- The Washington Times - Tuesday, February 13, 2007

A new Moroccan plan to grant substantial autonomy to its restive Western Sahara region offers the best chance to end a damaging stalemate with neighboring Algeria and resolve Africa’s oldest territorial dispute, a top Moroccan diplomat said yesterday.

“This is a plan that can create a new reality not just for Morocco but for the North Africa region and for the United States, the African Union and Europe,” said Taib Fassi-Fihri, Morocco’s minister-delegate for foreign affairs and cooperation.

“In the context of the challenges we all face in the Arab world, from radicalism, terrorism and al Qaeda, it would be extremely useful for everyone to have this problem resolved,” he said in an interview.

He noted that on the day he was visiting Washington, a group linked to al Qaeda claimed responsibility for a series of bomb attacks against police stations in Algeria, killing six persons and underscoring the threat of militant Islamist forces in the region.

Mr. Fassi-Fihri was in Washington to brief U.S. officials on the “negotiated autonomy” plan, approved by King Mohammed in December after extensive consultations with the country’s leading political parties and social groups.

It aims to end a territorial dispute dating back to 1975, when Morocco took control of the sparsely populated but resource-rich Western Sahara after colonial power Spain withdrew. That triggered an armed clash with the Algerian-backed separatist Polisario Front, which claims to be defending the rights of the region’s nomadic Saharawi people.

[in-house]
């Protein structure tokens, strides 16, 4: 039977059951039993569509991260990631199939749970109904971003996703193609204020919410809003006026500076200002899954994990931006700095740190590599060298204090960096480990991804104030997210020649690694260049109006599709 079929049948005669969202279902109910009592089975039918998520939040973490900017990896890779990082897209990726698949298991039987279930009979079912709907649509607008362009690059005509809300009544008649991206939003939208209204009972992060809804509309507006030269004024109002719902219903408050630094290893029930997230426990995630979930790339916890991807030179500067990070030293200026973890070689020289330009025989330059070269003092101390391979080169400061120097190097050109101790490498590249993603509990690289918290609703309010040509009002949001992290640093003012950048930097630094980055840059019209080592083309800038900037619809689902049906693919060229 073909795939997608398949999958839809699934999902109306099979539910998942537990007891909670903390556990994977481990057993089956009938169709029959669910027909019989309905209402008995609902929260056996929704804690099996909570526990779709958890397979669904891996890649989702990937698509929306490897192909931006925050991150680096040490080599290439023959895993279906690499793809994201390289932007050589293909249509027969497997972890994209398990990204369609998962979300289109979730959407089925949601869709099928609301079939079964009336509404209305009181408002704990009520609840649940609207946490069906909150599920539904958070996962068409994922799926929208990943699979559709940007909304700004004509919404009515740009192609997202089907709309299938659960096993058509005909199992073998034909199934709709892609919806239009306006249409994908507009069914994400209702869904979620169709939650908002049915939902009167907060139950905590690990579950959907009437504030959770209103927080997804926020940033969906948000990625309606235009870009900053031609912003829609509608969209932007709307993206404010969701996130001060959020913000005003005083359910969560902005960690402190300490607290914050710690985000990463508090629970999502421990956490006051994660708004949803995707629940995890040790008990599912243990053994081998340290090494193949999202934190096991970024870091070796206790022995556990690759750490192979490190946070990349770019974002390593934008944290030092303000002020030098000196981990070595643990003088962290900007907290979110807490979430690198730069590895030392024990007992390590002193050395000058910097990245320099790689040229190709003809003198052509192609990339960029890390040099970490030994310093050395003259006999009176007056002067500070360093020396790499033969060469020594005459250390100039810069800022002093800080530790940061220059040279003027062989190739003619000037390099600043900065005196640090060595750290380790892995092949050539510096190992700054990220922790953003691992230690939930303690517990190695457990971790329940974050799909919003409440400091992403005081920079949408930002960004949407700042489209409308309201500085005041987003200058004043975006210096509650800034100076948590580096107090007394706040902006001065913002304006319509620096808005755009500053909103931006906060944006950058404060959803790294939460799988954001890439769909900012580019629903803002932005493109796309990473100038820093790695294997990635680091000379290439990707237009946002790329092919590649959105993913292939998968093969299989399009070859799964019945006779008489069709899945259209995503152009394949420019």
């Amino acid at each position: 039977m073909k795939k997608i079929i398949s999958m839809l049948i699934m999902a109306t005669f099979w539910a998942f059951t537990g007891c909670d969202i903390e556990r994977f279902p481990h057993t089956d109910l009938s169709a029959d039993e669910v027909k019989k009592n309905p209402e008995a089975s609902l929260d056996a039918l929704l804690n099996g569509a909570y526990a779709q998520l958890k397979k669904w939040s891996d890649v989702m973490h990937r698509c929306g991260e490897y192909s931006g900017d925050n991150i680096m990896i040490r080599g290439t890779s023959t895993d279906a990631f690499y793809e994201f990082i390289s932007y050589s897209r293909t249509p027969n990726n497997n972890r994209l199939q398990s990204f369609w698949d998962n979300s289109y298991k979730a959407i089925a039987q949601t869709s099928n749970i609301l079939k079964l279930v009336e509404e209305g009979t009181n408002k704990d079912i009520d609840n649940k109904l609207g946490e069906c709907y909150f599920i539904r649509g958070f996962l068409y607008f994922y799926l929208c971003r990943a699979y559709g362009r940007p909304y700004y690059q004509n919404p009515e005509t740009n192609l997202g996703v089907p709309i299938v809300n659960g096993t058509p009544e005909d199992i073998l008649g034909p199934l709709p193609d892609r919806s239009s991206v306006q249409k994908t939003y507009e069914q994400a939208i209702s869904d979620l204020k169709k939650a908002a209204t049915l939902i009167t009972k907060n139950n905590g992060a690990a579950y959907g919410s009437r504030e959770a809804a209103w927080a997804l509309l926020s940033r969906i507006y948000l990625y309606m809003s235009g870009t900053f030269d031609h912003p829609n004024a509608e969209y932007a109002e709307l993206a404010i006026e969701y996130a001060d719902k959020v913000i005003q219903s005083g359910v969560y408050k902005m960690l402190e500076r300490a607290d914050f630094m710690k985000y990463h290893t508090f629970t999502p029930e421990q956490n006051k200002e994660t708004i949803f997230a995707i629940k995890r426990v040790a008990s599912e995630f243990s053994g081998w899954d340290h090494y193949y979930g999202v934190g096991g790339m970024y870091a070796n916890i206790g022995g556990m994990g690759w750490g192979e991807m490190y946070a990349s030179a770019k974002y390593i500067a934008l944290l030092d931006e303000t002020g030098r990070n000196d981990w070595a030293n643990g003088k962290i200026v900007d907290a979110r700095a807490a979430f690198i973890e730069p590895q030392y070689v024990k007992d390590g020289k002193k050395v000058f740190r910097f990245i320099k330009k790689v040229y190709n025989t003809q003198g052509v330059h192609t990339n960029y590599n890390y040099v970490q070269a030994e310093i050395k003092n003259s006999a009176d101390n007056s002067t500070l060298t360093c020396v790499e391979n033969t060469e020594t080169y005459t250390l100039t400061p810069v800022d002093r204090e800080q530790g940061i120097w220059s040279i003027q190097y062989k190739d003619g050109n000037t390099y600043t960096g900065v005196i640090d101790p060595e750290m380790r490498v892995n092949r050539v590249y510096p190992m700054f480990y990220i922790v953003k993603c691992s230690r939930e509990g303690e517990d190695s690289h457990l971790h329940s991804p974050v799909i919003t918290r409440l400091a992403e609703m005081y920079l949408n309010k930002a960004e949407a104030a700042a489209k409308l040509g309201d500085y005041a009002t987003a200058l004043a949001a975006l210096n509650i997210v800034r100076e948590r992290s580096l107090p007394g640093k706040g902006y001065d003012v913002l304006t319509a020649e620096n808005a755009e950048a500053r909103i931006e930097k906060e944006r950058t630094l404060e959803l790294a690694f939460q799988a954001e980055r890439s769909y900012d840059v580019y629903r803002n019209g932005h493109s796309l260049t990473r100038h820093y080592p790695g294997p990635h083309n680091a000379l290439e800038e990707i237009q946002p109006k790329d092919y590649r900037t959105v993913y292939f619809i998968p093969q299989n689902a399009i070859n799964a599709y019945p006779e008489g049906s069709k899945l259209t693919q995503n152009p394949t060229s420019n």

A U.N.-negotiated cease-fire ended the shooting war in 1991, but Algeria and the Polisario Front never recognized Morocco’s claim and a planned self-determination referendum for the Western Sahara has been blocked repeatedly.

Mr. Fassi-Fihri said the dispute with Algeria has created serious obstacles to the region’s economic development and its ability to unite on common problems. Refugees from the fighting in Western Sahara remain in camps on the Algerian side of the border about 32 years after the fighting first erupted.

“Our border with our neighbor is totally closed off. It is an incredible situation,” Mr. Fassi-Fihri said.

Mohamed Salem Ould Salek, foreign spokesman for the Polisario separatist government in exile, sharply rejected the new Moroccan autonomy plan earlier this month.

“The occupier’s plan is null and void. It is stillborn,” he told reporters in Algiers.

But Moroccan officials say they have received a good hearing in Washington and European capitals. French President Jacques Chirac called Rabat’s proposal “constructive” earlier this month after a visit from the Moroccan delegation.

Mr. Fassi-Fihri said Moroccan officials plan to refine the proposal after gauging international reaction and present a concrete proposal to the U.N. Security Council in April, when a vote is scheduled to extend the U.N. peacekeeping mission in Western Sahara.

He said Morocco could impose the autonomy proposal on its own, but wanted a solution that had U.N. backing and that addressed the refugee question.

“This is not a tactical move but a strategic approach from us to deal with all the problems holding back our region,” he said.

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